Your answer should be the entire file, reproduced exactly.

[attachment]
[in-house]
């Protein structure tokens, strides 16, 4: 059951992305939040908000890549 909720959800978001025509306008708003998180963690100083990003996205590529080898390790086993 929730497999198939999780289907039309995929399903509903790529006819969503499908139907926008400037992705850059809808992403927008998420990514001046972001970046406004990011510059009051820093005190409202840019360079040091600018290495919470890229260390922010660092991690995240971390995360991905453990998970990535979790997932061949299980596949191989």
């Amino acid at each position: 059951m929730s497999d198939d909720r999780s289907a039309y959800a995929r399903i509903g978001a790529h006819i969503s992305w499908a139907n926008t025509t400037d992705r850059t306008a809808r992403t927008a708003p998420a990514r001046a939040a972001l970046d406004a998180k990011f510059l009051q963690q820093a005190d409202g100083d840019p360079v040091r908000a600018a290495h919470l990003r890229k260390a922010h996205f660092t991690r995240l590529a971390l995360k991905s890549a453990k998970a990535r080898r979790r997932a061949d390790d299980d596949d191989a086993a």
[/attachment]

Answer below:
[in-house]
């Protein structure tokens, strides 16, 4: 059951992305939040908000890549 909720959800978001025509306008708003998180963690100083990003996205590529080898390790086993 929730497999198939999780289907039309995929399903509903790529006819969503499908139907926008400037992705850059809808992403927008998420990514001046972001970046406004990011510059009051820093005190409202840019360079040091600018290495919470890229260390922010660092991690995240971390995360991905453990998970990535979790997932061949299980596949191989």
């Amino acid at each position: 059951m929730s497999d198939d909720r999780s289907a039309y959800a995929r399903i509903g978001a790529h006819i969503s992305w499908a139907n926008t025509t400037d992705r850059t306008a809808r992403t927008a708003p998420a990514r001046a939040a972001l970046d406004a998180k990011f510059l009051q963690q820093a005190d409202g100083d840019p360079v040091r908000a600018a290495h919470l990003r890229k260390a922010h996205f660092t991690r995240l590529a971390l995360k991905s890549a453990k998970a990535r080898r979790r997932a061949d390790d299980d596949d191989a086993a």